Kissing Google Calendar Goodbye
Life is short.
With Google, life is even shorter.
It's Dead, Jim
My calendars are all dead. This just happened. (Not even sure "Jim" will find this article on his own, so I'll have to point him at it.) My calendars are on Google. I haven't been paying close enough attention. Google had a plan. I didn't know. Now I know.
Comedian Pete Holmes put it well, saying about Google, ...
It's worse for technoids. We don't know that Google is ruining our lives. (Actually, we do know, but we don't care.) To ask Google instead of having to "ask real people" is ... umm ... helpful.
I've always said: I use Google, but I don't trust them. And when I outsourced my domain to Google's "Apps for Domains" I held back just a little. I expected it would not last forever. I expected Google would eventually serve Google's own needs and would not longer suit ours. So I prepared for an exit. I hope I prepared well enough. Did not expect to leave quite so soon!
Geeks Go Gaga
Google gets it. About advertising? No no. Consumer services? Not that either. Enormous volumes of data? Not even close. Google knows how to seduce. Specifically, Google knows how to seduce geeks. Seduce ... such a powerful word ... so seductive all by itself. But seduce is exactly what "they" did.
They drew me in like they drew in thousands of other nerds. They appealed to me with technology. They spoke my language. They used my protocols.
Today (the latter half of 2013) boring things like Internet standards are not as well known on the Internet. Today the transition from technical playground to transport for Twitter is complete. It doesn't matter today whether we use the "right" tool or service or protocol. It doesn't really matter if things work! It only matters if the users can be herded before the advertisers. (The law of unintended consequences fits here.)
You Had Me at :-)
The seduction starts with just a word. GTalk impressed me. Whatever other channels GTalk may have used, it used XMPP. (Since ours was an open relationship, I didn't care.) XMPP is the Internet standard protocol for chat, originally known as Jabber. Using XMPP was the right thing, better than AOL or Yahoo or MSN. Using XMPP was moral. I could see that Google was appealing to us geeks. I thought their commitment to the protocol would last. They were the guys who said "Don't be Evil".
So I started using GTalk. Then I came to prefer my GTalk ID over other IDs available for chat/IM. Then I learned that GMail also used Internet standard protocols, specifically IMAP, so I started using GMail over other mail services. (You could actually get better-than-basic service from Yahoo but they charged real dollars for that. Not much, but non-zero.) From there the addiction grew: Google Calendar spoke CalDAV, and Google Docs could translate into several formats. (Not Internet standards but industry standards. I lost focus a bit.)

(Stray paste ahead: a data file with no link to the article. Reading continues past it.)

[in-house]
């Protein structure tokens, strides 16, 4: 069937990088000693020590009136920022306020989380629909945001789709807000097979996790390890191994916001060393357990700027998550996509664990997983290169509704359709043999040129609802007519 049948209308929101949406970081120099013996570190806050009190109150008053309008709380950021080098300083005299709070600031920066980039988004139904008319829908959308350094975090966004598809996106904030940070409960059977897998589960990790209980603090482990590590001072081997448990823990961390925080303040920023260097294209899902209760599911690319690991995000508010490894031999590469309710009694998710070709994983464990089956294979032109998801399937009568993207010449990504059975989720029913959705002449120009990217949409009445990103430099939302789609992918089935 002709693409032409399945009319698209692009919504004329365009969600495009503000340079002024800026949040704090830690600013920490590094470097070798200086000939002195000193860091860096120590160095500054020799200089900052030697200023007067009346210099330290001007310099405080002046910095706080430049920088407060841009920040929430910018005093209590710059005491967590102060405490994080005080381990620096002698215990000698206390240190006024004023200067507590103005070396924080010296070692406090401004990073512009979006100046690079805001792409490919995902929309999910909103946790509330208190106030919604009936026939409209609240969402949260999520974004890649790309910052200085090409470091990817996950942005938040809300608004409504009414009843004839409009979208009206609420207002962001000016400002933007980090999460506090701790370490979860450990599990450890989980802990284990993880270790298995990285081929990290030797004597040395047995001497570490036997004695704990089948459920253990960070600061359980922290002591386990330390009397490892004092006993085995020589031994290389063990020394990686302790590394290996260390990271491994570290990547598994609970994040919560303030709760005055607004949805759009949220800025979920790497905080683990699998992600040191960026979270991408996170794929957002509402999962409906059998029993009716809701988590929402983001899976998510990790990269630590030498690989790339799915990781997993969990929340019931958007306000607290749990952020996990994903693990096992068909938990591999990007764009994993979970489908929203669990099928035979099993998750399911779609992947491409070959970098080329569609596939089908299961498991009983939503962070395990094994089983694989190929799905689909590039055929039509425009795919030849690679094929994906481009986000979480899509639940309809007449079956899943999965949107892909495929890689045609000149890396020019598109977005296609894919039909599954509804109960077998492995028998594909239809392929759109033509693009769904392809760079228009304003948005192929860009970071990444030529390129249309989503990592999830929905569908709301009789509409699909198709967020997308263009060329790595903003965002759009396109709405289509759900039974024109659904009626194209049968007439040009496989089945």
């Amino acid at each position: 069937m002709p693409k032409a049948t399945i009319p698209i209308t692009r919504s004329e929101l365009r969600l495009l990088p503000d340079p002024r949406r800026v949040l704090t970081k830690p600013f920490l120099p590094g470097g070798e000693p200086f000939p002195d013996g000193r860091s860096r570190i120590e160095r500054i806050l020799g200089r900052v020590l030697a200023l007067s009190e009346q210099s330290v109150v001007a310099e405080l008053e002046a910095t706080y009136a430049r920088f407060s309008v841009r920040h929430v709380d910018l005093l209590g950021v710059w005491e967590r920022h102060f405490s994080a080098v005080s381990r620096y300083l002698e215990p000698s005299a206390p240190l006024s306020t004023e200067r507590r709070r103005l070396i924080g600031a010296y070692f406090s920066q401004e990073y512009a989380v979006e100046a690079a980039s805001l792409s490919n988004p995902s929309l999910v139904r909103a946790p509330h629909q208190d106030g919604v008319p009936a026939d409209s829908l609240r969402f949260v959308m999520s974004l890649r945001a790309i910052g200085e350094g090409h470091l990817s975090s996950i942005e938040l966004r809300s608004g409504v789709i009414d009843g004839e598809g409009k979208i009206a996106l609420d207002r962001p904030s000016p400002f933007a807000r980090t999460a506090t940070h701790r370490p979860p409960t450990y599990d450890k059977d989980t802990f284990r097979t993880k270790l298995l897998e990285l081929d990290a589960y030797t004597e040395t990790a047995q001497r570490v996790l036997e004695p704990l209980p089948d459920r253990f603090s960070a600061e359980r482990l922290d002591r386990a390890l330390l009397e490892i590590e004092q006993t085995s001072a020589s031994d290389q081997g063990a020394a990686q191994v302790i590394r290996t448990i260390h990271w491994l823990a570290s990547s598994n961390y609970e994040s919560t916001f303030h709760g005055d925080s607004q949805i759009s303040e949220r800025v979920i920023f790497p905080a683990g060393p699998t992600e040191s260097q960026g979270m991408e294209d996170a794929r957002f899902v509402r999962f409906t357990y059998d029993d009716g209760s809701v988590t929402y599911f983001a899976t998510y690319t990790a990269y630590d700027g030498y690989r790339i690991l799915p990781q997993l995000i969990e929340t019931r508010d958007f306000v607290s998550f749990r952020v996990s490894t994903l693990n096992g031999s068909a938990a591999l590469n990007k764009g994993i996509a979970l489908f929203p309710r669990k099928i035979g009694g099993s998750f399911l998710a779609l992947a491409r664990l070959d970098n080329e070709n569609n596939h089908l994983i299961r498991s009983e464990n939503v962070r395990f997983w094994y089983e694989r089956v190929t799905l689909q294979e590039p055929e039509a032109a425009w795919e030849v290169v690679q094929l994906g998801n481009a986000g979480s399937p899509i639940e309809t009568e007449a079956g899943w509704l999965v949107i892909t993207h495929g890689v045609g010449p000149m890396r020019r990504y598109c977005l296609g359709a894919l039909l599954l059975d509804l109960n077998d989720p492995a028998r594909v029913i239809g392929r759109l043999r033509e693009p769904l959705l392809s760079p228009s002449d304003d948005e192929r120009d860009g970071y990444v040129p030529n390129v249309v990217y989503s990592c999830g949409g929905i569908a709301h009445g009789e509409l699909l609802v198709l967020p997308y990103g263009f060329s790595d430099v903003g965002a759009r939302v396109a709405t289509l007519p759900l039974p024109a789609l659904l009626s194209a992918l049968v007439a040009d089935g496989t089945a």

The beauty here is difficult to explain to a non-tech. When using standard protocols, I can use other tools to work with my stuff. I can use Pidgin for IM, Thunderbird for email, and the Lightning plug-in for the calendar. In fact, I can use any of several groupware packages, even pick-and-choose specific apps. Subtle advantages arise, like the ability for me to move the stuff where I want it. Normal people (that is, you non-techs) don't care about this quite as much.
I thought that Google, being geeky, would continue to use the standards. While I knew there would come a change, I expected it to come from another direction.
It's Just Business
Business is not evil. I am a firm capitalist. Google's bottom line is [drum roll] their bottom line. Google as a company exists to make money. I am a capitalist, and I am an engineer, so I understand the need to optimize.
The popular danger of our time, in business and in engineering, is too much optimization. Cut some fat but leave the steak flavorful. Exercise to get lean but don't driver yourself gaunt. Google has been optimizing. They said they were going to drop CalDAV, and they did. It wasn't personal. It was just business. But it's personal to me.
Understand that Google has not locked "us" out of remote access to calendars. (That is, we aren't limited to web access.) What has happened is that the widely used calendar protocol has been quashed in favor of Google's own API. They are similarly moving away from XMPP for GTalk, replacing that standard for IM with Hangouts and another Ghougle-ish API. Like that great Internet hero before me, Al Gore, it's time for me to go.
I will gladly pay real money for an "Apps for Domains" like service that speaks standard protocols. Having second thoughts about snubbing Yahoo mail? You betcha.
There Went the Neighborhood
Back to that law of unintended consequences. "We" wanted the Internet commercialized. We wanted it accepted. And now it is. So we have people in the driver's seat who don't know how to drive. Oh, they can press the accelerator. In fact, they really like that pedal especially. But not knowing the value of the brakes, they overshoot many destinations. Not knowing how to steer, they miss many a turn (and take out a few pedestrians along the way).
It's not actually the new neighbors that are the problem. It's the home owners association, ignoring well thought community governance, adding senseless deed restrictions, and neglecting the common grounds.
And, yes, this rant on Google brought to you by Google, who provides the Blogger service you're presently enjoying. (But it is copied to another medium, while that capability persists.)
-- R; <><